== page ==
- In Central Los Angeles, variations in solar power reflected from roofs (and thus roof albedo) appear to dominate variations in observed air temperature relative to the effects of tree fractions. Note that this is based on current neighborhood-to-neighborhood variability in tree fraction in this region and should not be interpreted as how future additional tree cover would affect temperatures. For SFV, observations suggest an overnight (00:00–07:00 LDT) temperature reduction of up to about 1.5 °C per 0.1 increase in tree fraction.
- As with any observational studies, we are correlating temperature and land use/land cover parameters. Thus, we cannot make definite conclusions about causation. However, we have hypothesized and provided evidence for appreciable temperature reductions at the neighborhood-scale due to increasing reflected solar power through roof albedo increases. To our knowledge, this is the first study to provide observational evidence of roof albedo increases being associated with temperature reductions.
Conflicts of Interest
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|Daily Minimum Temperature (°C)||Daily Maximum Temperature (°C)||Daily Mean Temperature (°C)||Diurnal Temperature Range (°C)||Mean (Standard Deviation) Building Height (m)||Mean (Standard Deviation) Tree Fraction||Mean (Standard Deviation) Roof Fraction|
|SFV||19.4||30.5||24.3||11.1||5.33 (0.49)||0.12 (0.037)||0.26 (0.06)|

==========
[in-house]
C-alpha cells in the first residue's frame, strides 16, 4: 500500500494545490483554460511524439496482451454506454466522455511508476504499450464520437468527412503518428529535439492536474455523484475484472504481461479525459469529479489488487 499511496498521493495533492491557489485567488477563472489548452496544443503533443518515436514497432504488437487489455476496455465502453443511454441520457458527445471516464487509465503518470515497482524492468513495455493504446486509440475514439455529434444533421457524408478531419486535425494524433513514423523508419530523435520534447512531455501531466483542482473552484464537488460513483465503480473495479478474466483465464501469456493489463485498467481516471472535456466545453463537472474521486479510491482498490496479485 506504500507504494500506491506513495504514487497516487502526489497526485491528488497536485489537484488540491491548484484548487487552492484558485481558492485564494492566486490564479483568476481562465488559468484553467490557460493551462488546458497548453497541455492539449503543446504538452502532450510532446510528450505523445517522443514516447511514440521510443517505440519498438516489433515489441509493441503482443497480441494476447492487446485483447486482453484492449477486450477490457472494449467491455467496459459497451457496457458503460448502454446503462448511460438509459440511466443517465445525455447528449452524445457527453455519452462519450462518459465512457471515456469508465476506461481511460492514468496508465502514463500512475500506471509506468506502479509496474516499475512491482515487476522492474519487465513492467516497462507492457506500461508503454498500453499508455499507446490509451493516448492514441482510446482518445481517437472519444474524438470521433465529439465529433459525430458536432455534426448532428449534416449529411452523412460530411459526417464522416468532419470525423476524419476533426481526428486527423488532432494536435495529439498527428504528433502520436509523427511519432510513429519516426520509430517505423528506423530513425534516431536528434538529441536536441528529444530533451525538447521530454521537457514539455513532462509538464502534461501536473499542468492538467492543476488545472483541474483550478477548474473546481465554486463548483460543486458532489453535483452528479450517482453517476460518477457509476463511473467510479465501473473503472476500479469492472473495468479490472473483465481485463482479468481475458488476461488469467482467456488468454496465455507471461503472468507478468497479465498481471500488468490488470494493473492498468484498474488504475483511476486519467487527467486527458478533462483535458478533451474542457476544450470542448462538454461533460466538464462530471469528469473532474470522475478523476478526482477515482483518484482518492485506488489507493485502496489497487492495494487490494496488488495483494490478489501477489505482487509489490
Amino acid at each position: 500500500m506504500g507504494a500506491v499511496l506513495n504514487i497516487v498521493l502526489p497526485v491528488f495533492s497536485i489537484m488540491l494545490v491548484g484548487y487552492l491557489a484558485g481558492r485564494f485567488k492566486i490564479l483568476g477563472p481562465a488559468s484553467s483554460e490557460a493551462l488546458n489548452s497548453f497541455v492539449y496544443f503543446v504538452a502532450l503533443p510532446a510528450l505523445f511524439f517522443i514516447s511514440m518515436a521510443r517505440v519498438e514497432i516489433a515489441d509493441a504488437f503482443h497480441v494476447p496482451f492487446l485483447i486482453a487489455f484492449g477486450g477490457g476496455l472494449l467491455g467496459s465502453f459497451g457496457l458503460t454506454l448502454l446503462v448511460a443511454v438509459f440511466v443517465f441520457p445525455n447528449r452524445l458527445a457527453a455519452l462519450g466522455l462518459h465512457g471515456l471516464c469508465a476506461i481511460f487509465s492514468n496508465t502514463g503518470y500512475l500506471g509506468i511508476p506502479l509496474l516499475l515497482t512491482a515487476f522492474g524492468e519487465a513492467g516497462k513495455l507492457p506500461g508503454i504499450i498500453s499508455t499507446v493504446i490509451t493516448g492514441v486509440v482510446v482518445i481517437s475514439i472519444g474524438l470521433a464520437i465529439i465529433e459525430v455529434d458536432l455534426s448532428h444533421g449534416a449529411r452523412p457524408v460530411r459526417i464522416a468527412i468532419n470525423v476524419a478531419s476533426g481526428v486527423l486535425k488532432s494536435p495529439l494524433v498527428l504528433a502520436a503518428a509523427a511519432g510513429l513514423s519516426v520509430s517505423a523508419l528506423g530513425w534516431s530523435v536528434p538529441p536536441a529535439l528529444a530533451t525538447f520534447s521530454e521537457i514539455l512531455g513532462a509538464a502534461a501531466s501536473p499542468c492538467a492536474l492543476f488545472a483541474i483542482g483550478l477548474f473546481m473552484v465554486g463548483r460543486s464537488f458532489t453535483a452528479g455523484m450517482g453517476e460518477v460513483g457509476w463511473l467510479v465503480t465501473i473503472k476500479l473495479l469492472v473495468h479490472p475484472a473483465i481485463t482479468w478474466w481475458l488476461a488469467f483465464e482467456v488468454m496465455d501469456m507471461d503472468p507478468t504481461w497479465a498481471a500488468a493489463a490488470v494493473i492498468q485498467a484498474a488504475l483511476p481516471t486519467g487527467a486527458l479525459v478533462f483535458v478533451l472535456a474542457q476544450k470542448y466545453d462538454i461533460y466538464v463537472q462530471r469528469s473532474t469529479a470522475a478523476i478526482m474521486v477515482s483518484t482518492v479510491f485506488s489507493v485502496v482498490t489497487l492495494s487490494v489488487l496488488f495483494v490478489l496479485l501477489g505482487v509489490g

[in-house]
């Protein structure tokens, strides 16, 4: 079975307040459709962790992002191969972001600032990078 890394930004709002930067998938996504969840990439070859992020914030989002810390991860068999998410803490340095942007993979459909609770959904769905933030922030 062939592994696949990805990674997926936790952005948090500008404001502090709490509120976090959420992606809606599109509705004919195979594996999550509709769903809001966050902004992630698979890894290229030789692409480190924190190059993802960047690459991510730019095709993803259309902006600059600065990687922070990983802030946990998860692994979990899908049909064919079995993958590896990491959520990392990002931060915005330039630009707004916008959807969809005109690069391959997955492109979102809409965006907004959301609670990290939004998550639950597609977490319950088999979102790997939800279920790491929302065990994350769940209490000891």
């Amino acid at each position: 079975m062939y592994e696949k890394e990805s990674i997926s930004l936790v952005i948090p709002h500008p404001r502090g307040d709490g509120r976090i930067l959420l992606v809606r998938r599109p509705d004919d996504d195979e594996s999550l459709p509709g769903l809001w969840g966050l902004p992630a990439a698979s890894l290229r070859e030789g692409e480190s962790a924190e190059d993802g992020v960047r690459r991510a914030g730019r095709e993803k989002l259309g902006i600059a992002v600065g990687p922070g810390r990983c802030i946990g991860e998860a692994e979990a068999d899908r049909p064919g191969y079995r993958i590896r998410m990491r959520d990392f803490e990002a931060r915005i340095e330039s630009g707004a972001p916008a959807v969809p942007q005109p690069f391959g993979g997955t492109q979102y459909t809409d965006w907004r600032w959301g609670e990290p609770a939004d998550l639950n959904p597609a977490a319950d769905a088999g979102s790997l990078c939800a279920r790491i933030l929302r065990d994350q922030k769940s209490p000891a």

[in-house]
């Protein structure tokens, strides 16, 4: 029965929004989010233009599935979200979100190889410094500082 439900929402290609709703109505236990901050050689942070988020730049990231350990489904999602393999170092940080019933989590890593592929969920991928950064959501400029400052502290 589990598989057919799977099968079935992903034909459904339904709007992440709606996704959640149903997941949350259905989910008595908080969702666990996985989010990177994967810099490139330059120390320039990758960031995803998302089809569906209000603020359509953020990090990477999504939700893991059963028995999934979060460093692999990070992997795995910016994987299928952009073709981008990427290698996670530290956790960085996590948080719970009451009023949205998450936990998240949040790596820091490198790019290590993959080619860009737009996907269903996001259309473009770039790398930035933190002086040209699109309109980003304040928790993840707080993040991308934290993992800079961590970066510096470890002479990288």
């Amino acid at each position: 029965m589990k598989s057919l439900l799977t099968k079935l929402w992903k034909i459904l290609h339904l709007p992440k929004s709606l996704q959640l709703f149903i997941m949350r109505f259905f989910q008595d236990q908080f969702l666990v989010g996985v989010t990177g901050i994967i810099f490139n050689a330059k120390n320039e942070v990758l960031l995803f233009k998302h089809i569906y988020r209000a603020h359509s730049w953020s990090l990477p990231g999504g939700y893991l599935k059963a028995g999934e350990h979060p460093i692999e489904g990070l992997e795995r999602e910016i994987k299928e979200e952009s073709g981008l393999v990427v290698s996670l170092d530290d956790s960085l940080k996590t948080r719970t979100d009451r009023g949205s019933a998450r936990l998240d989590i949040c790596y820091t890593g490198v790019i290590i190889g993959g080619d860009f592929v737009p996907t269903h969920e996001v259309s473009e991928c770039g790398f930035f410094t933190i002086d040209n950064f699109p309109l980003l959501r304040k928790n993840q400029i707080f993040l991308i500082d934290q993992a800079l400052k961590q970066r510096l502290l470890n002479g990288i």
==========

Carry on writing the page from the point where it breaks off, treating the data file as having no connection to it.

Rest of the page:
|Central Los Angeles||18.9||27.7||22.5||8.8||5.20 (2.72)||0.12 (0.075)||0.25 (0.09)|
|Area||Daily Average Temperature Reduction per 0.1 Increase in Roof Albedo (°C)||Daily Average Temperature Reduction per 0.1 Increase in Neighborhood Albedo (°C)||Afternoon a Temperature Reduction per 0.1 Increase in Roof Albedo (°C)||Afternoon Temperature Reduction per 0.1 Increase in Neighborhood Albedo (°C)||Notes|
|Current study||SFV||0.25 b||0.96 b||0.05||0.19|
|Current study||Central Los Angeles||1.84||6.56||5.52||19.7||Values from a network of weather stations. Afternoon = 14:00–15:00 LDT|
|Santamouris ||Various||0.2 c||0.3 d||0.4 c||0.9 d||Values come from a meta-analysis of previous climate modeling studies. Time of “peak” afternoon temperature reductions vary by study|
|Vahmani et al. ||Southern California||0.35||1.84||Values from climate modeling using the default near-surface air temperature model output. Afternoon = 15:00 LDT|
|Zhang et al. ||Southern California||0.06||0.34||0.09||1.03||Values from climate modeling. Temperatures represent “canyon air temperature” rather than the default near-surface temperature model output. Afternoon = 15:00 LDT|
|Taha et al. ||Downtown Los Angeles||1.0–9.2||Values from mobile measurements taken at various times of day, with the highest sensitivity derived from 11:00–14:00 LDT. Note that sensitivity values for measurements taken at night fall within the reported range.|
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Mohegh, A.; Levinson, R.; Taha, H.; Gilbert, H.; Zhang, J.; Li, Y.; Tang, T.; Ban-Weiss, G.A. Observational Evidence of Neighborhood Scale Reductions in Air Temperature Associated with Increases in Roof Albedo. Climate 2018, 6, 98. https://doi.org/10.3390/cli6040098
Mohegh A, Levinson R, Taha H, Gilbert H, Zhang J, Li Y, Tang T, Ban-Weiss GA. Observational Evidence of Neighborhood Scale Reductions in Air Temperature Associated with Increases in Roof Albedo. Climate. 2018; 6(4):98. https://doi.org/10.3390/cli6040098Chicago/Turabian Style
Mohegh, Arash, Ronnen Levinson, Haider Taha, Haley Gilbert, Jiachen Zhang, Yun Li, Tianbo Tang, and George A. Ban-Weiss. 2018. "Observational Evidence of Neighborhood Scale Reductions in Air Temperature Associated with Increases in Roof Albedo" Climate 6, no. 4: 98. https://doi.org/10.3390/cli6040098